This reflection is for the 5th Sunday in Ordinary Time, Cycle B, 2/4/2018.
To quote one of my favorite lines, from one of my favorite movies is always a reason for joy! In The Princess Bride, Wesley (as the Man in Black) tells Princess Buttercup, as she complains about her sadness and suffering, “Life is pain, Highness! And anyone who says otherwise is selling something.” That’s just the truth.
Today’s first reading speaks of Job’s own sadness and suffering. Job (pronounced Jobe) laments that man’s life on earth is a drudgery. He sees himself as nothing more than a slave, with months of misery, troubled nights, and no hope for the dawn (Job 7:1-7). Sounds like Job and I might have the same job!
Once living high on the hog, poor Job begins to really feel the pain, the sadness, and the suffering of the human condition. All was good, Job was good, and then it was not, and he was not. I am often asked by “good people,” as they experience the trials of life, why good people suffer. My answer is clear–everyone suffers. Another one of my favorites is like it, “Why do good people suffer while bad people get away with everything?” Newsflash: Everyone suffers–the good and the bad alike. And every dog has his day. Jesus told the crowds, “The Heavenly Father makes his sun rise on the bad and the good, and causes rain to fall on the just and the unjust.” (MT 5:45) And that’s just the way it is. The sooner we can come to terms with reality the better.
I teach my students (and my own boys) the Law of Reality, “The Cadet recognizes that life is difficult and often unfair. The Cadet refuses to play the role of the victim but chooses to honor the Cadet Pledge even in difficult situations.” The Cadet Pledge is, “I Pledge to respect myself by growing in wisdom and by living by core values, respect others by being kind and unselfish, and respect authority by obeying SMA rules and staff.”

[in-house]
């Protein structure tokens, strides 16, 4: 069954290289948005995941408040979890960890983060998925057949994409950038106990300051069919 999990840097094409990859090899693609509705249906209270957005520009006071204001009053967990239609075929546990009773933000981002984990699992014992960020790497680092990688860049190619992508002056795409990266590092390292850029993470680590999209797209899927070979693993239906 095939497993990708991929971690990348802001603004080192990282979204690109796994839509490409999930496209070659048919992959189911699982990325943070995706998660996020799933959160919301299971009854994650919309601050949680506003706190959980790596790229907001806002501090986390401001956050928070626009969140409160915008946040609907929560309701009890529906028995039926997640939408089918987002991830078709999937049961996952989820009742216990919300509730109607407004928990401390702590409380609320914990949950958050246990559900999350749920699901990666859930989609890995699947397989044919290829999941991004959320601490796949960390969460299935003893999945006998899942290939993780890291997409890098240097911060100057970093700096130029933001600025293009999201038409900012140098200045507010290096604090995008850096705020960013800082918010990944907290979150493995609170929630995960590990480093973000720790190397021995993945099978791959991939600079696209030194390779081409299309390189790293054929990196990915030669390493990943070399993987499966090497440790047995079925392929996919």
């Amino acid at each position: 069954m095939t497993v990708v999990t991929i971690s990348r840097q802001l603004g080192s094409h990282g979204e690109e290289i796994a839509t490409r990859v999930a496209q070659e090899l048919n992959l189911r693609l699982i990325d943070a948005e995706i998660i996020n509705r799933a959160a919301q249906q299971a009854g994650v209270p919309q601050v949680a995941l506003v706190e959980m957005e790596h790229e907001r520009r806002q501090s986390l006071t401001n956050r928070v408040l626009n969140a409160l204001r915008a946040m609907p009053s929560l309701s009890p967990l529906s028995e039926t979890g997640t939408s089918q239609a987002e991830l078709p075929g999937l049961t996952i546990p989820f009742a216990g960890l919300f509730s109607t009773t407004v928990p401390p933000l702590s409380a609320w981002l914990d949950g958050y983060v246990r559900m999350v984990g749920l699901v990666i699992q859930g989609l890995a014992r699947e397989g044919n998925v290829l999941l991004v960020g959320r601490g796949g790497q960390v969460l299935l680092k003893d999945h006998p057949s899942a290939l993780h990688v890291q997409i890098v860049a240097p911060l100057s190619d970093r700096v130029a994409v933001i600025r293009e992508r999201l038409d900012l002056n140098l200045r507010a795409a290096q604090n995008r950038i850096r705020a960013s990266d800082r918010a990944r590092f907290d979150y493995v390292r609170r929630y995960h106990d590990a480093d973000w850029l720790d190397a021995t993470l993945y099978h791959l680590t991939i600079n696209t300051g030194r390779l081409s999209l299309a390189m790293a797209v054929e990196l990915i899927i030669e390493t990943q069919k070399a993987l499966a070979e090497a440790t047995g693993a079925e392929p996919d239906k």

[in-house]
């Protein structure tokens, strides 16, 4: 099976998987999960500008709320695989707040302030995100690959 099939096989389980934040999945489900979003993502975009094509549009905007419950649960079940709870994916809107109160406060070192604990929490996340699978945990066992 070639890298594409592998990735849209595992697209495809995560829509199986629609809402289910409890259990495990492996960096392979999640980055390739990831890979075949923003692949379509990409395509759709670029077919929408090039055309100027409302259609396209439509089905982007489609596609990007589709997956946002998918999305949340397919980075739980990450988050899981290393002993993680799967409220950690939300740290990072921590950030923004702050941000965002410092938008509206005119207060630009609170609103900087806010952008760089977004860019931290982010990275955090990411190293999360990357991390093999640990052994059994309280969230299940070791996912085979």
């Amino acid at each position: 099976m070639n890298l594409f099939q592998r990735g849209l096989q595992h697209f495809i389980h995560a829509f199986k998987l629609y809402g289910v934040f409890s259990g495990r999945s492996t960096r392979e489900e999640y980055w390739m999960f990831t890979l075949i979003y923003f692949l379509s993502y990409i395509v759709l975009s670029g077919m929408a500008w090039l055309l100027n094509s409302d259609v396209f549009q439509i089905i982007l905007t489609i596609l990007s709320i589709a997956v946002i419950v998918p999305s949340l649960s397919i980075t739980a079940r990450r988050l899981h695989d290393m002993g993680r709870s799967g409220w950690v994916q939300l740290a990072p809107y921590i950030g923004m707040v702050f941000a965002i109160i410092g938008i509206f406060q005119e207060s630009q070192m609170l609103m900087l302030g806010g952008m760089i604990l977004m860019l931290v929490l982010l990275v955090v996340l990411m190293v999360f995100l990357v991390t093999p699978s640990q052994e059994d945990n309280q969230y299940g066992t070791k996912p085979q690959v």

As Christians, Jesus’ own life is a helpful guide here. The Romans nailed Jesus, an innocent man, to a cross while at the same time allowing Barabas, an admitted criminal, go free–life is difficult and often unfair.
Far from playing the victim, Jesus, without grumbling or complaint, endures his suffering and even forgives his persecutors. Crazy. Even the unjust are blessed by Jesus.
As we experience the difficulty of life (and we will) we have a choice to make. We can complain, become bitter, curse others, God, the situation, and make ourselves and everyone around us miserable, or we can choose to not play the victim. We can choose to honor ourselves, and others, we can remain faithful to God, and we can continue to love, forgive, and bless even as we wait in joyful hope for the coming of the dawn!
Psalm 147 promises that God heals the broken-hearted! And says that we should praise in the midst of our broken-heartedness. Easy to do? No. Every bit of suffering sucks, and I’m not trying to minimize or trivialize it here, but suffering is universal to the human condition–and we’re not so special that we should be exempted.
Praise God for the blessings, praise God for the trials, and praise God when they’re over. Peace WILL come to all–sadly, for some, only in the end. So, love, period. Because everyone you know is going through something you know nothing about. Love…that’s it, rain or shine.